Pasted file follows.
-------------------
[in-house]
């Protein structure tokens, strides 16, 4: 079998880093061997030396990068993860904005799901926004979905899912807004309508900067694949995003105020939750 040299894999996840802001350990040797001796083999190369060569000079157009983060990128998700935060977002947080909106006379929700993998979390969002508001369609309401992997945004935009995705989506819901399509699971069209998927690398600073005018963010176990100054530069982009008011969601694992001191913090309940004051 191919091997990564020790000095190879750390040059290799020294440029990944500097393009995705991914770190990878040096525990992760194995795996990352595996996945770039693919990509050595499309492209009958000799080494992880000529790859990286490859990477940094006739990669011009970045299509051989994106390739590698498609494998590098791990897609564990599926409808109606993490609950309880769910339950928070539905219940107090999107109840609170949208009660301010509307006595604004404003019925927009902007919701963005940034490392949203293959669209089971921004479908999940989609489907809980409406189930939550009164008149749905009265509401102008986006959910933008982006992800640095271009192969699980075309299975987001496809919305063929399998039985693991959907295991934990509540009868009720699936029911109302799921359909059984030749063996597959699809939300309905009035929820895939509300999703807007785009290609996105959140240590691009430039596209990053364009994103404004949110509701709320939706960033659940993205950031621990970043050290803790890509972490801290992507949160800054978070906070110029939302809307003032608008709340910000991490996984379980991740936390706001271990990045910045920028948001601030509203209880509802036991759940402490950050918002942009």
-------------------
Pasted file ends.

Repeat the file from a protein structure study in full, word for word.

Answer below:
[in-house]
């Protein structure tokens, strides 16, 4: 079998880093061997030396990068993860904005799901926004979905899912807004309508900067694949995003105020939750 040299894999996840802001350990040797001796083999190369060569000079157009983060990128998700935060977002947080909106006379929700993998979390969002508001369609309401992997945004935009995705989506819901399509699971069209998927690398600073005018963010176990100054530069982009008011969601694992001191913090309940004051 191919091997990564020790000095190879750390040059290799020294440029990944500097393009995705991914770190990878040096525990992760194995795996990352595996996945770039693919990509050595499309492209009958000799080494992880000529790859990286490859990477940094006739990669011009970045299509051989994106390739590698498609494998590098791990897609564990599926409808109606993490609950309880769910339950928070539905219940107090999107109840609170949208009660301010509307006595604004404003019925927009902007919701963005940034490392949203293959669209089971921004479908999940989609489907809980409406189930939550009164008149749905009265509401102008986006959910933008982006992800640095271009192969699980075309299975987001496809919305063929399998039985693991959907295991934990509540009868009720699936029911109302799921359909059984030749063996597959699809939300309905009035929820895939509300999703807007785009290609996105959140240590691009430039596209990053364009994103404004949110509701709320939706960033659940993205950031621990970043050290803790890509972490801290992507949160800054978070906070110029939302809307003032608008709340910000991490996984379980991740936390706001271990990045910045920028948001601030509203209880509802036991759940402490950050918002942009």